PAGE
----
Multicast Must-Carry: The Words Not Heard at MSTV Confab

The language of a new carriage strategy emerged among the many discussions at the annual fall MSTV conference Oct. 3. During a panel moderated by MSTV chief David Donovan, the concept of multicast must-carry was turned on its head by NAB chief David Rehr.

Rehr instead dropped the term "anti-stripping," in reference to the bits comprising a digital broadcast signal. He said that anti-stripping was among the NAB's priorities for the coming year. He never once uttered "multicast must-carry," the assertion that must-carry provisions should apply to all of a broadcaster's digital programming streams. I.e., the NAB argues that cable operators should carry the entire 6 MHz signal occupied by a broadcast signal without stripping out any bits. Cable operators beg to differ, and so far, the FCC and lawmakers have agreed.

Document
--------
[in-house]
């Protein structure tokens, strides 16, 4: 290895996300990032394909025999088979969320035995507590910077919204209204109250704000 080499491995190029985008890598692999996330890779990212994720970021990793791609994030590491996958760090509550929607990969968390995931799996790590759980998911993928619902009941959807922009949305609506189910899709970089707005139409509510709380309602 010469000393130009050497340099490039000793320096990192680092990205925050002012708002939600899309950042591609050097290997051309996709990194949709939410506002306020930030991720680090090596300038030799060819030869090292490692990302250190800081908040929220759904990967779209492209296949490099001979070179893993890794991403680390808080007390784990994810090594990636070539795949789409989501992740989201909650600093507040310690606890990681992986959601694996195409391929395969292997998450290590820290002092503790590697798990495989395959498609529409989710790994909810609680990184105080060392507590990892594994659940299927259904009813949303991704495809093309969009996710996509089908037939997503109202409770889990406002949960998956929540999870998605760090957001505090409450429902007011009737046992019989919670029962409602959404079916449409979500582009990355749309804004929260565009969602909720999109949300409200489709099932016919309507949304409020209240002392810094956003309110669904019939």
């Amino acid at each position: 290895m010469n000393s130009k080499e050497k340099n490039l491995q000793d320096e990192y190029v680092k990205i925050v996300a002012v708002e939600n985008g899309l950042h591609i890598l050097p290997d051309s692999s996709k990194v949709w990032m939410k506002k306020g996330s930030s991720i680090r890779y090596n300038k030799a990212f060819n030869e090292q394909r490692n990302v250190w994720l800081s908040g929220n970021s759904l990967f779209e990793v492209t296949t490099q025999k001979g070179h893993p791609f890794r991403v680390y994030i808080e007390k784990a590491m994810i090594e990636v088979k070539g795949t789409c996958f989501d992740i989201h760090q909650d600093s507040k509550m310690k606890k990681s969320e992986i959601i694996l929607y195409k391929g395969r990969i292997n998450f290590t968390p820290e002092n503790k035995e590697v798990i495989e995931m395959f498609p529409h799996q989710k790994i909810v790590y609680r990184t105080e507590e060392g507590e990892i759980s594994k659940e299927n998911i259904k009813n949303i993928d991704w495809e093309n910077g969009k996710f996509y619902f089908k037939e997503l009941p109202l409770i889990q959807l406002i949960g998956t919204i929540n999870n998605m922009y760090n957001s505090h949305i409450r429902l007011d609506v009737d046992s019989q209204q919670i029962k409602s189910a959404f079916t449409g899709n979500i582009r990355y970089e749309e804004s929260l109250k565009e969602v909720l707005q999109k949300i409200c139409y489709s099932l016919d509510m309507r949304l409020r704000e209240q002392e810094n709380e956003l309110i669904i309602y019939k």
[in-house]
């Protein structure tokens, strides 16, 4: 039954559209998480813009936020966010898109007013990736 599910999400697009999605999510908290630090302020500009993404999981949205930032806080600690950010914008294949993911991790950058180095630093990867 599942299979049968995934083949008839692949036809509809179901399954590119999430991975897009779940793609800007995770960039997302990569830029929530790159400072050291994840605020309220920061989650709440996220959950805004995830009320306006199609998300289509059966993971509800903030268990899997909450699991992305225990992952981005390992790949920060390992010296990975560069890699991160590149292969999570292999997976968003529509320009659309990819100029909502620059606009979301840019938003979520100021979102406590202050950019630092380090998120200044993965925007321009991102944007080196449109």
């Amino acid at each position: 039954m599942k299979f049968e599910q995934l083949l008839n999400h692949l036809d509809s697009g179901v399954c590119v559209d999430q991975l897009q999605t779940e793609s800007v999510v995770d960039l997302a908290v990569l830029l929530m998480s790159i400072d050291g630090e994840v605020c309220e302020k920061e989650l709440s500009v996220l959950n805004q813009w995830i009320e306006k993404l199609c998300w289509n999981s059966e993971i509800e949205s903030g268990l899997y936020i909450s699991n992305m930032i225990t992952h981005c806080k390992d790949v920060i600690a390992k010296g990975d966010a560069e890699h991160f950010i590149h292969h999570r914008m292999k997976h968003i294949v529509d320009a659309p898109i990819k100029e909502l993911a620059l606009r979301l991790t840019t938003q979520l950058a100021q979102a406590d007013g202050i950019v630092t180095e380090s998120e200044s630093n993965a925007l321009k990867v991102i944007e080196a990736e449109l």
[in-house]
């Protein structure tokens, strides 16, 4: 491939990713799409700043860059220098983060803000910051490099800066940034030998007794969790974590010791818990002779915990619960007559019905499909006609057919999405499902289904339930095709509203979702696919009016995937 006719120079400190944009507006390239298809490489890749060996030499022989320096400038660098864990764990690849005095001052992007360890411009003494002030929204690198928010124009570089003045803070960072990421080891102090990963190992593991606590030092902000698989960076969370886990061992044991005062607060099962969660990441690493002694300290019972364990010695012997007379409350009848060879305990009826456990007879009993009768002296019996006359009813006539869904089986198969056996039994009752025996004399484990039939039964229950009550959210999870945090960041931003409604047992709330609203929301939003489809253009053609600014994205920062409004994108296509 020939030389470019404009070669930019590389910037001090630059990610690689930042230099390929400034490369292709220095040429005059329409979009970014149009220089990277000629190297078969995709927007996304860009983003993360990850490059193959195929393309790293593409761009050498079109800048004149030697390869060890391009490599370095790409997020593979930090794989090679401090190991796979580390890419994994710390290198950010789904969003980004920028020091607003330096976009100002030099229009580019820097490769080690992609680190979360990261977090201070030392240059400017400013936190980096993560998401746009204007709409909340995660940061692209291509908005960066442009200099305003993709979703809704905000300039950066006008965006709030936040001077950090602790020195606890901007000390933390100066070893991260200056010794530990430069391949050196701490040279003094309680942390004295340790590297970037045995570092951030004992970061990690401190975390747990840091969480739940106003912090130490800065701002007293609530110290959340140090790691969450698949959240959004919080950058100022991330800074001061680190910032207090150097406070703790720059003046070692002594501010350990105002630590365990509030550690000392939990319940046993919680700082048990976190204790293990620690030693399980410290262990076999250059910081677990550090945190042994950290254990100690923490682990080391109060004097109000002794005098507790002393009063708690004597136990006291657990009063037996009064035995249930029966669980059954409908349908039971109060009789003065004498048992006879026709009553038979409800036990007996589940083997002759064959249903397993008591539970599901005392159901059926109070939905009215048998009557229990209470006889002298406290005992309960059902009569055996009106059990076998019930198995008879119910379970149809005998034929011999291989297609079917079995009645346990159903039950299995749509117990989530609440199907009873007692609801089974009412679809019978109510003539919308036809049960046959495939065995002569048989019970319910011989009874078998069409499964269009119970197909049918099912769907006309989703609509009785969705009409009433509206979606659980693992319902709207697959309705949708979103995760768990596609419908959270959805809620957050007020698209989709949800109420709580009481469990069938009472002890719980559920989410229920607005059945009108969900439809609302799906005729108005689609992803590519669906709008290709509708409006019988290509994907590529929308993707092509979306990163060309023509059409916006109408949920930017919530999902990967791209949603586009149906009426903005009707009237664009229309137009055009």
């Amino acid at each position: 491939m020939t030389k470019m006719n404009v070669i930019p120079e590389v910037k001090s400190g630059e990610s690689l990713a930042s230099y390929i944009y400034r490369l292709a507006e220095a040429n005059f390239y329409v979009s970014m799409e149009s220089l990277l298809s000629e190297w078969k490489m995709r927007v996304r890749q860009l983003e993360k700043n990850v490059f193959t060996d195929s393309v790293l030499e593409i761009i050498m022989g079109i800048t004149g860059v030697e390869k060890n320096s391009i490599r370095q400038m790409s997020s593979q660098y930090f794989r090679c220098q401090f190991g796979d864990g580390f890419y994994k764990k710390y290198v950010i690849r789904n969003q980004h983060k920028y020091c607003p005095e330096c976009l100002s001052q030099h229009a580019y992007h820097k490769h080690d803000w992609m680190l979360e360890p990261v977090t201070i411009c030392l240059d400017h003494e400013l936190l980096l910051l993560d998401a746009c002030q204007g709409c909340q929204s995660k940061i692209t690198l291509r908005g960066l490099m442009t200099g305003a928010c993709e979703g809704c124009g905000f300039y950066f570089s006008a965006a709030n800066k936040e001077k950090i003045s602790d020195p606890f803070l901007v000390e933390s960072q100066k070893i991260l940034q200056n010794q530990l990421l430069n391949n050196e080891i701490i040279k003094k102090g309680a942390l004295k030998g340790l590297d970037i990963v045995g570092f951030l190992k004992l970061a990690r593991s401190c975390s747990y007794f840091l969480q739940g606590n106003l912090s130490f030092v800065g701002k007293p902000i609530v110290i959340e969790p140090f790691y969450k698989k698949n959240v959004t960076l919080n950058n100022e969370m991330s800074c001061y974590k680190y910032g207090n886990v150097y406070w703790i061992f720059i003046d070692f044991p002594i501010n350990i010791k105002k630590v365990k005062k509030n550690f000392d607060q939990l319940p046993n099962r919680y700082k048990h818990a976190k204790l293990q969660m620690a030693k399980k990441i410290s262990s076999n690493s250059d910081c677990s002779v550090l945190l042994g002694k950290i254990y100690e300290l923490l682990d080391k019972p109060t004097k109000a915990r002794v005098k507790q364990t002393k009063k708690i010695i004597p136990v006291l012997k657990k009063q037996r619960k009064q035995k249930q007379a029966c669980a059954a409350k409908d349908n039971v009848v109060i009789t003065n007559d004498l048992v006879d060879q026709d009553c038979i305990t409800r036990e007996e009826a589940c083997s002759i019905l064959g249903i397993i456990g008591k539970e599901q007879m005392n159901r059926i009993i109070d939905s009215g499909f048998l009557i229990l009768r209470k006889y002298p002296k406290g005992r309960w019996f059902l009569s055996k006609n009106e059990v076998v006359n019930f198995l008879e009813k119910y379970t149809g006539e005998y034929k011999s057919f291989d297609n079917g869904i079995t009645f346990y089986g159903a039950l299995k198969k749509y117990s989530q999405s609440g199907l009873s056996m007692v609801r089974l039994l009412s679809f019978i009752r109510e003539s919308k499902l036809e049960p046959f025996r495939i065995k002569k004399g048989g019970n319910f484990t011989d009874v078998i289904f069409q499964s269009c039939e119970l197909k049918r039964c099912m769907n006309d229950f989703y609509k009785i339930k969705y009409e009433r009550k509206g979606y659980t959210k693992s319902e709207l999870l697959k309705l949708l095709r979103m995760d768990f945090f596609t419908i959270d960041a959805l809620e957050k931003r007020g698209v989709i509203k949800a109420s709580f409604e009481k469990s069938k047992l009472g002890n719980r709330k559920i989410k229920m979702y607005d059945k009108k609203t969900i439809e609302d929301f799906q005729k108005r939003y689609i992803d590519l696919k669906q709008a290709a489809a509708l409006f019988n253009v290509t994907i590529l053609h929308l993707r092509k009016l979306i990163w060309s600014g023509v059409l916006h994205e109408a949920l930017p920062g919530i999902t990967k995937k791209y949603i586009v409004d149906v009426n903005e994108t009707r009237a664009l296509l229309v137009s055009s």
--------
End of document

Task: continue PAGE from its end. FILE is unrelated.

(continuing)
The FCC voted it down last March under the leadership of then-Chairman Michael Powell, who said must-carry applied only to the "primary video signal." Only Kevin Martin, who was a commissioner at the time, dissented in part because he said the public interest benefits of multiple DTV programming streams should be considered before knocking compulsory cable carriage off the table. Martin tried to revive multicast must-carry once the FCC had a full complement of commissioners under his chairmanship, but the item was pulled from the regular meeting agenda in June.

Interest on Capitol Hill remains tepid.

"I'm not sure if there's a market failure to address," said Barry Ohlson, senior legal advisor to Commissioner Jonathan Adelstein.